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topic 45551

Reducing galvanizing coating thickness by adding nickel salts

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(2007)

Dear Sir
to reduce the coating thickness,some galvanizers use Ni contained salts and the other metallic salts in the fluxing or directly adding Nickel into Kettle,
Do you suggest any idea or solution besides of above suggestion?
Thanks

Hakan Esen

Hakan Esen, Material Engineer(BSc.)
    galvanizing plant manager
Bursa, Turkey



(2007)

Sir,
Listed in the order of most effective first, the following have been found to reduce zinc coating thickness on reactive steels (those higher in silicon and phosphorus):
(1) IQM (my trade secret; it means Improved Quality Method)
(2) quadraflux (read my article in Metal Finishing)
(3) lower zinc temperature (828 F; 442 C; requires deep kettle with adequate thermal capacity)
(4) short zinc immersion times (approx. 1 to 3 minutes; which requires absolute flux control and quadraflux)
(5) process control of caustic, pickling, flux
Regards,

Dr. Thomas H. Cook
Galvanizing Consultant - Hot Springs, South Dakota


January 27, 2009

Hi,
According to some articles, Ni tablets are preferable in the molten zinc to reach the less zinc consumption. As I asked before, what is the range of Nickel in the molten zinc and which type is preferred (nickel powder, nickel tablet and Ni based flux)
For 1 and half year, we utilize nickel salts based flux solution, and suppliers in Dubai (Middle East Conference of IZA) suggest advantages of utilization of nickel,especially tablet form.
What do you think about this phenomena? (addition type,nickel effect and optimum range)

Thanks
Regards..

Hakan Esen

Hakan Esen, Material Engineer(BSc.)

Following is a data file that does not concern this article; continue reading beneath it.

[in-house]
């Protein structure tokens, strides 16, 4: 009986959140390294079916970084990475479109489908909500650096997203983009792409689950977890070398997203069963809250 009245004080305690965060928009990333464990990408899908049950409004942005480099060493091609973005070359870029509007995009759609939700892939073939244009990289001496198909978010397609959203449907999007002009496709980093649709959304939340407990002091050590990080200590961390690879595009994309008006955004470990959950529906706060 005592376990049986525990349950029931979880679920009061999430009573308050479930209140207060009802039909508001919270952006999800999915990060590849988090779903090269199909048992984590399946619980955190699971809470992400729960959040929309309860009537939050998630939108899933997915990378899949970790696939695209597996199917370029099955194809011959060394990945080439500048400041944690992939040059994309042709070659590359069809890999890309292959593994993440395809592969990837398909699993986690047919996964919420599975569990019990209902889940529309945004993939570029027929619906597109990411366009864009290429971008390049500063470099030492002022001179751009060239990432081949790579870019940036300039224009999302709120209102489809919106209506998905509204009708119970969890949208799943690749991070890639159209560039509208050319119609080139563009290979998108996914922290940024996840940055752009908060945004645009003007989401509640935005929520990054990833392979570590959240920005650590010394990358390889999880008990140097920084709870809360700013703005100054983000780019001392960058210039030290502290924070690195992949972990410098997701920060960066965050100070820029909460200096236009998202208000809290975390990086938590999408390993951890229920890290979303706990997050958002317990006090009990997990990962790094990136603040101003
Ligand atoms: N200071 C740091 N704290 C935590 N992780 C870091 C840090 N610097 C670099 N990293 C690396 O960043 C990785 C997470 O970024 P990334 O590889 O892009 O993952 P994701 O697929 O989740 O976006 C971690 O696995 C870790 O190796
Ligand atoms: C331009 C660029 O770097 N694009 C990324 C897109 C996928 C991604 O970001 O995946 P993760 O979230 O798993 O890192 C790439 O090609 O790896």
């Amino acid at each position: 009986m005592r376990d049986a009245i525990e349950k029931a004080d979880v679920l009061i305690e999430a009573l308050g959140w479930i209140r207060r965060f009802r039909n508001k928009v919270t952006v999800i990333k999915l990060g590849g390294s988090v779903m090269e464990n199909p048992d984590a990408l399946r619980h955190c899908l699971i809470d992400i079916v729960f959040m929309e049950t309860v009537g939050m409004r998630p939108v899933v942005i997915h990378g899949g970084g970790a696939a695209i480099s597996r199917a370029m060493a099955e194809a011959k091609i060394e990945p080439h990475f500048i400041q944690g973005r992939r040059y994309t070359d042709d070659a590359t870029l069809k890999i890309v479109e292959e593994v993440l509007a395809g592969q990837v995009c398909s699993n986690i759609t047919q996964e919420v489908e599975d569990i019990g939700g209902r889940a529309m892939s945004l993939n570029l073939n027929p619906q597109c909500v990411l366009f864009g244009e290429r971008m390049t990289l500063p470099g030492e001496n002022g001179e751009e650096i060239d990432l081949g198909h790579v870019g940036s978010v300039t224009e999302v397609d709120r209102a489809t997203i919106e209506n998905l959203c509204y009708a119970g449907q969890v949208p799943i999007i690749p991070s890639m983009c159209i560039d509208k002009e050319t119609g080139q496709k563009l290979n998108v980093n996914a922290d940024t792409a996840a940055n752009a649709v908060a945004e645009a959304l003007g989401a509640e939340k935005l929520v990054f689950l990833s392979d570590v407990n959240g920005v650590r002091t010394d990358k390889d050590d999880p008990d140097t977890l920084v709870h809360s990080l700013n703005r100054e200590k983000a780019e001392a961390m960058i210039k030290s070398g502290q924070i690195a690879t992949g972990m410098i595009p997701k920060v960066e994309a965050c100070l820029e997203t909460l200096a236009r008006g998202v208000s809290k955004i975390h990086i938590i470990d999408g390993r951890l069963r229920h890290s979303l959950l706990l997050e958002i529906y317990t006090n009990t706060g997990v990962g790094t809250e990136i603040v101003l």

galvanizing plant manager
Bursa, Turkey


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March 9, 2009

An other option is buying zinc that is already does with Ni. This saves any issues about how much Ni is recovered into the melt, and of getting the dosage rate wrong. Buy it premixed and save all uncertainty.

Geoff Crowley
Geoff Crowley
galvanizing & powder coating shop
Glasgow, Scotland


March 10, 2009

Sir:

Nickel is only effective in the maximum "bump" of the Sandlin Curve (e.g. between about 0.04% and about 0.2% Silicon in the semi-killed and killed steels). Outside this range nickel has little effect.

Because nickel is known to cause cancer, I believe that nickel salts in the flux are too dangerous.

The use of nickel metal powder in the zinc metal is well known and because I think this may be covered by by a world patent, it is inappropriate for me to post the percent nickel metal in the metallic zinc.

By "nickel tablet," if you mean nickel powder suspended in wax, then I can only say that in a few weeks I will be putting one of these tablets onto a molten zinc bath and measuring the nickel content of the smoke that is formed.

I suggest that you search the world patent literature for the answer to your question. Keep in mind that what is contained in the world patents are often modified by practical experience.

Regards,

Dr. Thomas H. Cook
Galvanizing Consultant - Hot Springs, South Dakota

June 14, 2011 -- this entry appended to this thread by editor in lieu of spawning a duplicative thread

Dear sir,
We are general galvanizers. We are galvanizing steel gratings, structural steels,oil pipes. All materials having silicon percentage from 0.15-0.40. Our zinc consumption per ton is 60kg. Our consumption is very high. The coating thickness is 150 to 300microns. Please advise us how to reduce zinc consumption in high silicon materials.

Azeez Mahaboobjan
galvanizing. - Dammam, Saudi Arabia.

September 30, 2013

Q. Dear Mr Cook,

Good day to you,
Referring to the above mentioned "Nickel suspended in wax", do you mind sharing the measurement results of nickel content in the smoke?

Also, regarding the mentioned IQM, can I get a brief introduction? Not sure how to proceed.

Thanks & regards,

CS Leong
- Selangor, Malaysia



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